L.A. council finds funds to reverse Fire Dept. staffing shift
The Los Angeles City Council voted Tuesday to provide $1.6 million to reverse a controversial new staffing plan at the Fire Department, handing a victory to the employee union that had branded it as unsafe.
Over the weekend, the department began shifting 22 firefighters a day from engines to ambulances as part of a plan to improve response times and address an increase in 911 medical calls. On a 12-0 vote, the council provided the money needed to add 11 ambulances to the agency’s fleet through June 30 while keeping fire engines fully staffed.
Groups representing firefighters and the department’s chief officers vigorously fought the redeployment, saying it put rescuers and the public at risk and had not been properly researched. “A plan is when you sit down with people and write things out,” firefighters union President Frank Lima told the council. “We don’t call it a plan. We call it the fire chief’s dangerous experiment.”
Lima described the council’s decision as the first step in a larger battle to restore Fire Department funding to pre-recession levels after years of cuts.
Tuesday’s vote comes as Lima’s union, United Firefighters of Los Angeles Local 112, is asking members to double their dues to pay for political campaigns. In a video posted last week on YouTube, union leaders said a bigger campaign war chest would help protect firefighter retirement benefits that are “under siege.”
Union leaders want firefighters to pay $38 per paycheck in dues, up from $19. That money would go to the group’s political action committee, which weighs in on elections, and sends “a tremendous message” to City Hall, Lima said in the video. “It’s about strength and fear, and we need to be strong right now,” Lima said.
In the video, former union president Steve Tufts said elected officials will take note if the union amasses a “substantial” sum in its PAC. “If politicians see it, now we’re relevant. Now they want to be our friend,” he said.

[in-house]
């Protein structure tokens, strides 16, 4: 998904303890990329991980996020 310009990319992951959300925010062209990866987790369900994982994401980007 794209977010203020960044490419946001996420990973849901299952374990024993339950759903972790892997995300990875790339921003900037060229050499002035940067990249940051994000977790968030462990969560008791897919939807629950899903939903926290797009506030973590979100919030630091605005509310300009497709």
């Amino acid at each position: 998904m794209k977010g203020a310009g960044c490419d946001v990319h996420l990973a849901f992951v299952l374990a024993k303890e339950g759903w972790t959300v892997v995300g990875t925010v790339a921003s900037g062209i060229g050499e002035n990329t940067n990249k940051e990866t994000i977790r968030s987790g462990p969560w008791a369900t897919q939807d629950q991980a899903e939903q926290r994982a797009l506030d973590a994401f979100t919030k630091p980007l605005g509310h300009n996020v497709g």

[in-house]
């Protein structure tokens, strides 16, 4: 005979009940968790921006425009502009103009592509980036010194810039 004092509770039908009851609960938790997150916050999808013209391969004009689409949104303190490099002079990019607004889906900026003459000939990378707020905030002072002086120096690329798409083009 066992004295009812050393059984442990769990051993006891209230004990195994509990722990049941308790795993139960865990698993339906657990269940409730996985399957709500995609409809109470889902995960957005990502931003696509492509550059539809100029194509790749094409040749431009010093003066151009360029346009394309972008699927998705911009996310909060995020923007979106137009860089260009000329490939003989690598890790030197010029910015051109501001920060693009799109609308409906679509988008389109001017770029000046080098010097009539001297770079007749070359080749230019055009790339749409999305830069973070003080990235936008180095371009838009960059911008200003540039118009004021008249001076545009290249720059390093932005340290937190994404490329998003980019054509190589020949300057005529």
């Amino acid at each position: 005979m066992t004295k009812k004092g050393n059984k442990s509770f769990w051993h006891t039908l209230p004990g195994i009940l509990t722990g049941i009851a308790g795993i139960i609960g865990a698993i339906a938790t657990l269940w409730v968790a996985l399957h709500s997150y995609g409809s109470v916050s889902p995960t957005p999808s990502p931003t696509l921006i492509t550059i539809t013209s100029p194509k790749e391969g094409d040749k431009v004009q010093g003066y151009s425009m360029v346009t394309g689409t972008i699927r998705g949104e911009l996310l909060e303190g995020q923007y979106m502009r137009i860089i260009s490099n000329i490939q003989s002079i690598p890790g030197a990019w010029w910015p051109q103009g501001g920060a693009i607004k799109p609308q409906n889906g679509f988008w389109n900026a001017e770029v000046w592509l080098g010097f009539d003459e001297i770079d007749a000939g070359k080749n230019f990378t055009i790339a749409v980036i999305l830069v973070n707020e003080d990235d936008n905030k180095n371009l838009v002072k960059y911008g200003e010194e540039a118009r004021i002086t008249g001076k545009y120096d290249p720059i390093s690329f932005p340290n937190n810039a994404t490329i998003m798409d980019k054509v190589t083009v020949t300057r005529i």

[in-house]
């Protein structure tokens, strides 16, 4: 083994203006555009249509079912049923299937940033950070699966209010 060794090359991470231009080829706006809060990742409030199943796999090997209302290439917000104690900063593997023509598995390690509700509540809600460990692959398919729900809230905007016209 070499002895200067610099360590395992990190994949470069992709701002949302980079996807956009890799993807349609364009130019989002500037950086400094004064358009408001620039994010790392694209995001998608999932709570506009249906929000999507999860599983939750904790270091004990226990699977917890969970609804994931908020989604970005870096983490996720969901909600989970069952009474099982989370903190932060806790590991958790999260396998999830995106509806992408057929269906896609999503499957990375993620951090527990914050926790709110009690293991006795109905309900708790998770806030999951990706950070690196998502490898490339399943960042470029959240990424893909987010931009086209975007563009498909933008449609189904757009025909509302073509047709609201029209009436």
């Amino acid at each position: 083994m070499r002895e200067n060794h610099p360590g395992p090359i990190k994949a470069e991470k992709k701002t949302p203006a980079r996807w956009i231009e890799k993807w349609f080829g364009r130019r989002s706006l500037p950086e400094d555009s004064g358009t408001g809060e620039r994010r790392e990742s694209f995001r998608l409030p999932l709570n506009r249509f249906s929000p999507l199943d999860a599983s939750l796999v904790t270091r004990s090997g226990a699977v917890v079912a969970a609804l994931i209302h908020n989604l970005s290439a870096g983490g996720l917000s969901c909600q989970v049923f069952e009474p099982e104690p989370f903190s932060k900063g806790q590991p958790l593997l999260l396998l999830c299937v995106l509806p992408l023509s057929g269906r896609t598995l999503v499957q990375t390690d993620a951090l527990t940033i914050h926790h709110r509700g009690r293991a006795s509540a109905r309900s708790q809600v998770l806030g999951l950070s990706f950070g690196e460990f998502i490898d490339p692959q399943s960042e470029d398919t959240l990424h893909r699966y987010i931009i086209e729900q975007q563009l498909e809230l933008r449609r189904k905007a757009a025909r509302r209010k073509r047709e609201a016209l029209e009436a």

In this year’s city election, the union has made $425,000 in independent expenditures — campaign donations that don’t have to abide by city contribution limits. Most of it has gone to support mayoral candidate Wendy Greuel.
Councilman Bernard C. Parks said he could not imagine the union getting a tighter grip on his colleagues. “They have people here doing somersaults now,” he said.
Parks voted to give the money to staff ambulances through June, but he warned that the council should not give Fire Chief Brian Cummings “false hope” unless it is prepared to cover the staffing costs for a full year. That cost could reach $13 million.
Councilman Paul Krekorian, who heads the committee that vets the budget, said he couldn’t commit to providing a full year’s funding but pledged to work to restore some money to the department.
The vote drew praise from Greuel, who criticized her opponent — City Councilman Eric Garcetti — for backing previous cuts to the department’s budget and for missing Tuesday’s vote. “We can’t trust him to keep our communities safe,” she said in a statement.
Garcetti spokesman Jeff Millman called Greuel’s statement “shameless” and pointed out that she backed reductions to the department in 2009, while she was on the council. Garcetti supports Tuesday’s council decision, he added.
The $1.6 million provided by the council will pay for overtime costs to staff the ambulances and the engines. Cummings said that on days the agency cannot find enough volunteers to work overtime, he will staff the ambulances instead of fully staffing the firetrucks.
“I’m staffing for the community need, which is ambulances,” he said.
The department’s data operation has been under scrutiny since early last year, when fire officials admitted to publishing response times that made it appear rescuers arrived at emergencies faster than they actually did. A task force of experts examined the department’s data and found that fire officials responsible for crunching the numbers were poorly qualified and that analysis from previous years “should not be relied upon.”
Cummings has said the problems have been fixed and the new analysis underpinning the ambulance shift is trustworthy. He rebuffed requests to present a thorough report on the analysis before making the staffing changes. The chief is scheduled to provide more information at the next city Fire Commission hearing May 21.
The stories shaping California
Get up to speed with our Essential California newsletter, sent six days a week.
You may occasionally receive promotional content from the Los Angeles Times.